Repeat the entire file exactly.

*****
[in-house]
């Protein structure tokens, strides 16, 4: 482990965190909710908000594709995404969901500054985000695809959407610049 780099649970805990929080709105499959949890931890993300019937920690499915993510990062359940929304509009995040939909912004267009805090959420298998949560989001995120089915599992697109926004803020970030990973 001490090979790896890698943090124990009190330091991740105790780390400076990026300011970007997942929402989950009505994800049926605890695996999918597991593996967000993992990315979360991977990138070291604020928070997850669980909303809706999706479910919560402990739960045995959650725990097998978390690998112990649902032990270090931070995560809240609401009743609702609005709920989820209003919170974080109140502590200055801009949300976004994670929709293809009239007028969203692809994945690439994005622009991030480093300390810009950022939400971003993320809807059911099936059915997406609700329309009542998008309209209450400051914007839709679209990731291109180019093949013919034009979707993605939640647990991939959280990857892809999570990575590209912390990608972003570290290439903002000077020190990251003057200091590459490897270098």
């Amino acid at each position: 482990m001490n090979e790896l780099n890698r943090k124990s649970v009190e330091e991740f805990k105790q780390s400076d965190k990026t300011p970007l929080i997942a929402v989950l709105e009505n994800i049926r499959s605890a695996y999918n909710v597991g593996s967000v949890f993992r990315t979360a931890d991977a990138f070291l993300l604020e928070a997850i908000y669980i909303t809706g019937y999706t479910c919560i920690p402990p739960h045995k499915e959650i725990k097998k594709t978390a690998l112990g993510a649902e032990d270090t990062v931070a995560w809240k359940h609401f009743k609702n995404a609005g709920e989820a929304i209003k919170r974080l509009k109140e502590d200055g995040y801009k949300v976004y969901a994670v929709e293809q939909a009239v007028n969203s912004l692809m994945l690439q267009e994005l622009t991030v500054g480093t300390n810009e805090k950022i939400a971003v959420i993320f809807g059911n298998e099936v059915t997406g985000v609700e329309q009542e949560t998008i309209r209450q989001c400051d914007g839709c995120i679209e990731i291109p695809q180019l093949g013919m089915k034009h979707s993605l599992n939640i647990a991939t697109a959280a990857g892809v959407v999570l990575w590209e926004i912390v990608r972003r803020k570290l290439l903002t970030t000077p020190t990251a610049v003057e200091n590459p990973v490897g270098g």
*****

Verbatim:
[in-house]
């Protein structure tokens, strides 16, 4: 482990965190909710908000594709995404969901500054985000695809959407610049 780099649970805990929080709105499959949890931890993300019937920690499915993510990062359940929304509009995040939909912004267009805090959420298998949560989001995120089915599992697109926004803020970030990973 001490090979790896890698943090124990009190330091991740105790780390400076990026300011970007997942929402989950009505994800049926605890695996999918597991593996967000993992990315979360991977990138070291604020928070997850669980909303809706999706479910919560402990739960045995959650725990097998978390690998112990649902032990270090931070995560809240609401009743609702609005709920989820209003919170974080109140502590200055801009949300976004994670929709293809009239007028969203692809994945690439994005622009991030480093300390810009950022939400971003993320809807059911099936059915997406609700329309009542998008309209209450400051914007839709679209990731291109180019093949013919034009979707993605939640647990991939959280990857892809999570990575590209912390990608972003570290290439903002000077020190990251003057200091590459490897270098």
């Amino acid at each position: 482990m001490n090979e790896l780099n890698r943090k124990s649970v009190e330091e991740f805990k105790q780390s400076d965190k990026t300011p970007l929080i997942a929402v989950l709105e009505n994800i049926r499959s605890a695996y999918n909710v597991g593996s967000v949890f993992r990315t979360a931890d991977a990138f070291l993300l604020e928070a997850i908000y669980i909303t809706g019937y999706t479910c919560i920690p402990p739960h045995k499915e959650i725990k097998k594709t978390a690998l112990g993510a649902e032990d270090t990062v931070a995560w809240k359940h609401f009743k609702n995404a609005g709920e989820a929304i209003k919170r974080l509009k109140e502590d200055g995040y801009k949300v976004y969901a994670v929709e293809q939909a009239v007028n969203s912004l692809m994945l690439q267009e994005l622009t991030v500054g480093t300390n810009e805090k950022i939400a971003v959420i993320f809807g059911n298998e099936v059915t997406g985000v609700e329309q009542e949560t998008i309209r209450q989001c400051d914007g839709c995120i679209e990731i291109p695809q180019l093949g013919m089915k034009h979707s993605l599992n939640i647990a991939t697109a959280a990857g892809v959407v999570l990575w590209e926004i912390v990608r972003r803020k570290l290439l903002t970030t000077p020190t990251a610049v003057e200091n590459p990973v490897g270098g």